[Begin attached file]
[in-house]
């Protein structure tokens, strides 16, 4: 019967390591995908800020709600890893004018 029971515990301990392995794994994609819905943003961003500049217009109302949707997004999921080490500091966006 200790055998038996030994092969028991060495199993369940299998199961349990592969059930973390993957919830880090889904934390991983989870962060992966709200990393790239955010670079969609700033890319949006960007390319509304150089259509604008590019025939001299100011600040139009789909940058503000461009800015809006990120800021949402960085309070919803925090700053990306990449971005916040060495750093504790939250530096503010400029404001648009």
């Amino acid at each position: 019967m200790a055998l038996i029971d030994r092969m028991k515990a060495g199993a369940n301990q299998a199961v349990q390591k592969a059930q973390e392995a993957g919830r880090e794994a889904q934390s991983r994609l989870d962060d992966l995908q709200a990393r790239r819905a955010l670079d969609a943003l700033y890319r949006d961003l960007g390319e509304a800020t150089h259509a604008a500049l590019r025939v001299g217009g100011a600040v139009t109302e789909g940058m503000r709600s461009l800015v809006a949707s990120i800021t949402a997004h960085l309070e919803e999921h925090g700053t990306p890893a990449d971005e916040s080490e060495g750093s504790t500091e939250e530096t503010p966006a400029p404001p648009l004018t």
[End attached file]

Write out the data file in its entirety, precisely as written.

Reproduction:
[in-house]
């Protein structure tokens, strides 16, 4: 019967390591995908800020709600890893004018 029971515990301990392995794994994609819905943003961003500049217009109302949707997004999921080490500091966006 200790055998038996030994092969028991060495199993369940299998199961349990592969059930973390993957919830880090889904934390991983989870962060992966709200990393790239955010670079969609700033890319949006960007390319509304150089259509604008590019025939001299100011600040139009789909940058503000461009800015809006990120800021949402960085309070919803925090700053990306990449971005916040060495750093504790939250530096503010400029404001648009």
């Amino acid at each position: 019967m200790a055998l038996i029971d030994r092969m028991k515990a060495g199993a369940n301990q299998a199961v349990q390591k592969a059930q973390e392995a993957g919830r880090e794994a889904q934390s991983r994609l989870d962060d992966l995908q709200a990393r790239r819905a955010l670079d969609a943003l700033y890319r949006d961003l960007g390319e509304a800020t150089h259509a604008a500049l590019r025939v001299g217009g100011a600040v139009t109302e789909g940058m503000r709600s461009l800015v809006a949707s990120i800021t949402a997004h960085l309070e919803e999921h925090g700053t990306p890893a990449d971005e916040s080490e060495g750093s504790t500091e939250e530096t503010p966006a400029p404001p648009l004018t």